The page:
Why would you want to do this? Wouldn’t it be nicer to have an extremely low tax bill for a while? Yes, but the looming issue is that your tax bill would rise once Social Security income starts, and then would rise again a few years later when Required Minimum Distributions (which is taxable) kick in. Roth money isn’t subject to an RMD, so making conversions now when taxable income is lower helps smooth out taxes over time. Depending on account balances, you could convert your regular retirement accounts all the way to $0 and eliminate future RMDs altogether.
As you may have heard, right before the end of 2019 the government gave us the SECURE (Setting Every Community Up for Retirement Enhancement) Act. There’s a lot to it, but I’ll try to stick to the high points that are likely the most relevant to you.
No more stretching…
Let’s look at what will probably have a negative impact for many families. If you are planning to leave a retirement account to your kids or grandkids, they will generally no longer be able to take the proceeds over their life expectancies. This was known as “stretching” and allowed non-spouse beneficiaries to slowly withdraw (and pay taxes on) inherited retirement account balances that they didn’t necessarily need right away.
Going forward they’ll have to draw down the balance within ten years, paying taxes at a faster rate than would normally be the case. I recently read that this could generate almost $16 billion in tax revenue for the Treasury over the next ten years. This, at least in part, is how Congress paid for other changes in the new law.
Here are some important details:
1) This doesn’t apply to leaving retirement accounts to your spouse. The surviving spouse simply treats it as their own. This hasn’t changed.
2) The ten-year window doesn’t apply if you have already inherited a retirement account, just newly inherited accounts going forward.
3) If your estate planning documents leave your retirement account to a trust for the benefit of heirs, you should re-evaluate that decision. The reasons have to do with taxes and potentially different stretch provisions available to some types of trusts.
4) If your traditional (non-Roth) retirement account balances are likely to create distributions for your heirs that could cause them to pay higher taxes than you currently do, Roth conversions to prepay their taxes could help.
As has been my practice over the last few years, I’m taking a brief break from writing these Tuesday morning posts to spend a little more time with family and friends over the Holidays. I’ll be back with another post in early January. There’s a lot to talk about but it will have to wait until then.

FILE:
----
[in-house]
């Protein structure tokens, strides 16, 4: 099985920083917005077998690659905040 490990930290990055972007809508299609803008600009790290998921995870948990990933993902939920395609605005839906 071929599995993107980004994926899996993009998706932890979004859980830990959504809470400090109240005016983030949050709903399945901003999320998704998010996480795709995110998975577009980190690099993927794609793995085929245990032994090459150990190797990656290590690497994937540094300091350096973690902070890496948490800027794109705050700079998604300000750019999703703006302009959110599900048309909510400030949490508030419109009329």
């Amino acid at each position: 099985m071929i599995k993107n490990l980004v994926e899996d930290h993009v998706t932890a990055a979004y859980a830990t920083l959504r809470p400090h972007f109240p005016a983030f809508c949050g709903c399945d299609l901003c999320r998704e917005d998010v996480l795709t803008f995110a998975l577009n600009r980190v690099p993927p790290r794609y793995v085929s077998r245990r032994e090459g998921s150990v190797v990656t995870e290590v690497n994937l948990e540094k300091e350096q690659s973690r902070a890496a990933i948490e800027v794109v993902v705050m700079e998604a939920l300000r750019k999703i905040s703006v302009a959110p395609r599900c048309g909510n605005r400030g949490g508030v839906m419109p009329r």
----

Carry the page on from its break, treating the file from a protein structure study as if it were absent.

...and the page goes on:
I’m still working, of course, so let me know if you have any questions or need any year-end assistance.
Otherwise, we have a lot to be thankful for and this is best celebrated in person. I hope you’re able to spend time in the coming days with the people who are most important to you.
From my family to yours, Merry Christmas and Happy Holidays!
There’s a multitude of tasks that financial planners like me focus on as we approach the end of the year. Among them is the complicated issue of Required Minimum Distributions. This is a simple yet potentially thorny issue to contend with, so here’s a rundown of some of the important aspects.
You’ve saved for years and earned a tax deduction on contributions most (or all) of the time along the way, so the tax man eventually wants to generate some revenue. This is why distributions are taxed as ordinary income. Also, forcing minimum distributions from your retirement account is the government’s way of reducing how much you can accumulate tax-free during your lifetime.
The result is that once retirement savers pass age 70, they have to start taking out a required minimum each year. This is a percentage of a retirement account’s value as of the end of the previous year. Initially a modest amount of about 3.6%, the required percentage increases each year as the saver ages. This is based on a table published by the IRS easily found by simply Googling “RMD table”.
But what happens at age 70.5? All that half year means is that you’ll start taking your first RMD in the year that occurs. This leads to confusion. Say someone turns 70 in December and wants to know when to take their first RMD. It’s the following year because that’s when they turn 70.5. Nothing else needs to happen on that date; it’s just a marker.
The following year, and every year after for life, you take your distribution by the end of the calendar year. You can do so monthly, sporadically throughout the year, or all at once at year-end, it doesn’t matter so long as you’ve at least distributed the minimum. And the price of failure is steep – a penalty of 50% of the amount you were supposed to distribute!
Fortunately, the government gives you a pass on messing up the first time. Instead of the year-end deadline, savers have until April 1st of the following year to take their first RMD. The problem with this, however, is that during that second year you’d take two RMDs, the one missed plus the current one, leading to extra income to pay tax on.
All of this leads to some common questions, so I thought I’d answer them below: